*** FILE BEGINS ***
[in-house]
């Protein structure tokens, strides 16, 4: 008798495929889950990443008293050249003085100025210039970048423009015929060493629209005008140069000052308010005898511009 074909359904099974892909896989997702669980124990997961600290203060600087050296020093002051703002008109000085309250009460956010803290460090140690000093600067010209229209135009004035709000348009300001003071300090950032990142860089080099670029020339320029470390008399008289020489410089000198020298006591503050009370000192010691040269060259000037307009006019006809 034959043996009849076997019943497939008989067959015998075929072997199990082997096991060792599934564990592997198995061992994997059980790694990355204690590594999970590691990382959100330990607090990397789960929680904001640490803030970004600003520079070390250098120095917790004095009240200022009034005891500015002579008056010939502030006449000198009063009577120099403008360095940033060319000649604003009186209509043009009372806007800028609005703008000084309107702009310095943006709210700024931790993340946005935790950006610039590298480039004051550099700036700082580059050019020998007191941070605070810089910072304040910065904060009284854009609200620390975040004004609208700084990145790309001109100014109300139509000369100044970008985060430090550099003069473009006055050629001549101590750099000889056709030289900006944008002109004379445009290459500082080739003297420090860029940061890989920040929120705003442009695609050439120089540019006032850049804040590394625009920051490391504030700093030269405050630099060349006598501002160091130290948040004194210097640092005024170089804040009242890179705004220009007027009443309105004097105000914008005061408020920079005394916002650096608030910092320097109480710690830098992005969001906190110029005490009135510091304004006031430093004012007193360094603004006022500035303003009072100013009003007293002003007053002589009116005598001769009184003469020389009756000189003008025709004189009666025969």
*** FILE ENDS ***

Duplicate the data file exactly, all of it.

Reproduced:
[in-house]
């Protein structure tokens, strides 16, 4: 008798495929889950990443008293050249003085100025210039970048423009015929060493629209005008140069000052308010005898511009 074909359904099974892909896989997702669980124990997961600290203060600087050296020093002051703002008109000085309250009460956010803290460090140690000093600067010209229209135009004035709000348009300001003071300090950032990142860089080099670029020339320029470390008399008289020489410089000198020298006591503050009370000192010691040269060259000037307009006019006809 034959043996009849076997019943497939008989067959015998075929072997199990082997096991060792599934564990592997198995061992994997059980790694990355204690590594999970590691990382959100330990607090990397789960929680904001640490803030970004600003520079070390250098120095917790004095009240200022009034005891500015002579008056010939502030006449000198009063009577120099403008360095940033060319000649604003009186209509043009009372806007800028609005703008000084309107702009310095943006709210700024931790993340946005935790950006610039590298480039004051550099700036700082580059050019020998007191941070605070810089910072304040910065904060009284854009609200620390975040004004609208700084990145790309001109100014109300139509000369100044970008985060430090550099003069473009006055050629001549101590750099000889056709030289900006944008002109004379445009290459500082080739003297420090860029940061890989920040929120705003442009695609050439120089540019006032850049804040590394625009920051490391504030700093030269405050630099060349006598501002160091130290948040004194210097640092005024170089804040009242890179705004220009007027009443309105004097105000914008005061408020920079005394916002650096608030910092320097109480710690830098992005969001906190110029005490009135510091304004006031430093004012007193360094603004006022500035303003009072100013009003007293002003007053002589009116005598001769009184003469020389009756000189003008025709004189009666025969």